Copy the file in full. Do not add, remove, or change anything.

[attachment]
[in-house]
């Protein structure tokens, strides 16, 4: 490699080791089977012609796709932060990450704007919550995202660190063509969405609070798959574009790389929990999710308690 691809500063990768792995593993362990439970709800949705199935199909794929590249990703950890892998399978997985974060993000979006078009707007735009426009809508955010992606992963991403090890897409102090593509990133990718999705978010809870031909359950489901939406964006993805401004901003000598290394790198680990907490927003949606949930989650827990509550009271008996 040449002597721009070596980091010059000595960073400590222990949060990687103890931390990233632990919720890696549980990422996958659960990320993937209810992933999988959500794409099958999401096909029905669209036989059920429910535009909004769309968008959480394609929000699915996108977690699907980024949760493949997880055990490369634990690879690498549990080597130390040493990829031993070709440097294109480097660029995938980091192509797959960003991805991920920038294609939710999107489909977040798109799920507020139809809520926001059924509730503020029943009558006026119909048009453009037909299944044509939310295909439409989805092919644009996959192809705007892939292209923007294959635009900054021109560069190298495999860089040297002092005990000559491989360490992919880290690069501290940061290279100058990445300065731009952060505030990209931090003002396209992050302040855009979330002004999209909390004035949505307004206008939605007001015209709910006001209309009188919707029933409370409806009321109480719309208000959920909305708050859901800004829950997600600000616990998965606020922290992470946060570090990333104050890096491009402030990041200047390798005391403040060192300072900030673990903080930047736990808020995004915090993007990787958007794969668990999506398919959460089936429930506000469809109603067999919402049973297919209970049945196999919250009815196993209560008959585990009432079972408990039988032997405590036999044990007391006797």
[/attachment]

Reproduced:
[in-house]
């Protein structure tokens, strides 16, 4: 490699080791089977012609796709932060990450704007919550995202660190063509969405609070798959574009790389929990999710308690 691809500063990768792995593993362990439970709800949705199935199909794929590249990703950890892998399978997985974060993000979006078009707007735009426009809508955010992606992963991403090890897409102090593509990133990718999705978010809870031909359950489901939406964006993805401004901003000598290394790198680990907490927003949606949930989650827990509550009271008996 040449002597721009070596980091010059000595960073400590222990949060990687103890931390990233632990919720890696549980990422996958659960990320993937209810992933999988959500794409099958999401096909029905669209036989059920429910535009909004769309968008959480394609929000699915996108977690699907980024949760493949997880055990490369634990690879690498549990080597130390040493990829031993070709440097294109480097660029995938980091192509797959960003991805991920920038294609939710999107489909977040798109799920507020139809809520926001059924509730503020029943009558006026119909048009453009037909299944044509939310295909439409989805092919644009996959192809705007892939292209923007294959635009900054021109560069190298495999860089040297002092005990000559491989360490992919880290690069501290940061290279100058990445300065731009952060505030990209931090003002396209992050302040855009979330002004999209909390004035949505307004206008939605007001015209709910006001209309009188919707029933409370409806009321109480719309208000959920909305708050859901800004829950997600600000616990998965606020922290992470946060570090990333104050890096491009402030990041200047390798005391403040060192300072900030673990903080930047736990808020995004915090993007990787958007794969668990999506398919959460089936429930506000469809109603067999919402049973297919209970049945196999919250009815196993209560008959585990009432079972408990039988032997405590036999044990007391006797």